Monday, August 02, 2004

Physics at a crossroads?

Here at Over Entertained, my goal has always been to show a bit of everything. There's a reason for the title - JE, my roommate of over four years now, has often called me 'over entertained' with all the books, movies, internet, TV, etc. that I follow and whatnot. Moreover, I've taken it as a sort of badge of my eclecticism - a way of explaining my fascination with such a broad range of subjects. Or maybe its just an excuse I'm using. ;)

Anyway...there is a fascinating interview over at Scientific American's website with Lawrence Krauss, who is perhaps best known for his book The Physics of Star Trek. He has some interesting things to say on a wide variety of issues within physics and science as a whole, including some counter-arguments to the currently en vogue string theory.

SA: Is string theory the physics equivalent of The God That Failed, as some people used to say about communist ideology?

LK: Not exactly. But I do think its time may be past. String theory and the other modish physical theory, loop quantum gravity, both stem from one basic idea: that there's a mathematical problem with general relativity.
The idea is that when you try to examine physical phenomena on ever smaller scales, gravity acts worse and worse. Eventually, you get infinities. And almost all research to find a quantum theory of gravity is trying to understand these infinities. What string theory and what loop quantum gravity do is go around this by not going smaller than a certain distance scale, because if you do, things will behave differently. Both these theories are based on the idea that you can't go down to zero in a point particle, and that's one way to get rid of mathematical infinities. The main difference, I think, between the two theories is that string is intellectually and mathematically far richer.
String theory hasn't accomplished a lot in terms of solving physical problems, but it's produced a lot of interesting mathematical discoveries. That's why it fascinates. Loop quantum gravity hasn't even done that, at least in my mind.

Moreover, Krauss has some rather damning stealth criticisms of our society's tolerance for scientific illiteracy amongst those who are otherwise intelligent - focusing both on public policy makers as well as scientists themselves. Very interesting reading. I really don't know enough about string theory or physics in general to come to any definitive opinions on some of his subjects, but I will say that having an administration in the White House which has somewhat open scorn for established scientific theories (and even facts themselves) certainly doesn't help.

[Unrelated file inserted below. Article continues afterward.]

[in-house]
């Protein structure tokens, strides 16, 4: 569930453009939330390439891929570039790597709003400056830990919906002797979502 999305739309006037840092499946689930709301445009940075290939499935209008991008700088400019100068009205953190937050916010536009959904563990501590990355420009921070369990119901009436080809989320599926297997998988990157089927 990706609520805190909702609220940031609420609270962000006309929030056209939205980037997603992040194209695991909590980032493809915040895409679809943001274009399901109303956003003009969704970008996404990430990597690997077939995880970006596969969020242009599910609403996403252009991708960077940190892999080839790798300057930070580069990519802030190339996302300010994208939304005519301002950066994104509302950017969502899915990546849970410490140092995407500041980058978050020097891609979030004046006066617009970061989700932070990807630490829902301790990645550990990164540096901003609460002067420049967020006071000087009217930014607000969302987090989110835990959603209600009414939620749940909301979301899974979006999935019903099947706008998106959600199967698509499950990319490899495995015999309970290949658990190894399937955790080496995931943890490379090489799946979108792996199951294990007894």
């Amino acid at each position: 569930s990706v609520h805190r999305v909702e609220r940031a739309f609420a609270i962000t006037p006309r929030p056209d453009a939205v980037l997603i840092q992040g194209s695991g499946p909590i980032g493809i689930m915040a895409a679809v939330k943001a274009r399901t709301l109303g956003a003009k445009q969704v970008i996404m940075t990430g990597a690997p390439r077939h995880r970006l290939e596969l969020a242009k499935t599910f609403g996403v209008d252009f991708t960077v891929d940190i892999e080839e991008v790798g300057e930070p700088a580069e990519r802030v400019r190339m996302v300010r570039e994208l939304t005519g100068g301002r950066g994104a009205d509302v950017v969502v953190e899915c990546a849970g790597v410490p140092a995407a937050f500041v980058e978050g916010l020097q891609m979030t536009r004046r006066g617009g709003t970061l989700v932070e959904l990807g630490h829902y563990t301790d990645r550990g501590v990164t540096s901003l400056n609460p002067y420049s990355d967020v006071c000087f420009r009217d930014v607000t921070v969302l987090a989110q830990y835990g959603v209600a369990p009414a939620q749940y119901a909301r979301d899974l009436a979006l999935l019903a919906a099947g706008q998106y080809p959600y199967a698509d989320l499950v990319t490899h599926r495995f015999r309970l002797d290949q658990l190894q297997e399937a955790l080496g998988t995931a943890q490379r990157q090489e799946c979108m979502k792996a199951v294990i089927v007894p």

Nor does our society's upsurge in faith over the last few decades. Salon's books section has an article/review of two competing thoughts on that subject as their main story today. I'm not exactly sure where I come down on this whole debate. On the one hand, I would like religion to stay completely out of public life. Every step in that direction tends to be an uncomfortable saunter down a very slippery slope, and I do not enjoy being criticized simply because I do not hold the same beliefs as others. And yet on the other hand, I can see where religion can provide an important moral barometer for society at large, and there is a certain part of me (as I explained at the party this weekend) which longs for the simplicity of yesterday, when I knew what I believed in and the world (as a whole) made 'sense.' I can't help but feel that I've lost something there - even if I'm not sure what it was, or if I'm not better off regardless.

I mean...the anti-religion crowd is sometimes just as bad as the pro. I hear people mention how they don't like having religion thrown into their faces, pushed on them on Metro, at the mall, on an airplane, etc. But, how often does that really happen? From my own personal standpoint - it is rare if anyone talks to me in public that I don't know - and more often than not, they're selling something. I don't remember the last time someone actually tried to 'convert' me to their religion. Maybe I'm an exception - though I'm guessing I'm not.

Who knows. Religion is such a touchy subject - far too easy to get into uncomfortable attacks and whatnot instead of rational discussions, particularly since some on both sides refuse to take emotion out of it (something I've been guilty of on occaision). How can you reconcile faith and fact? Is that even possible? I'm curious for people's thoughts on this.


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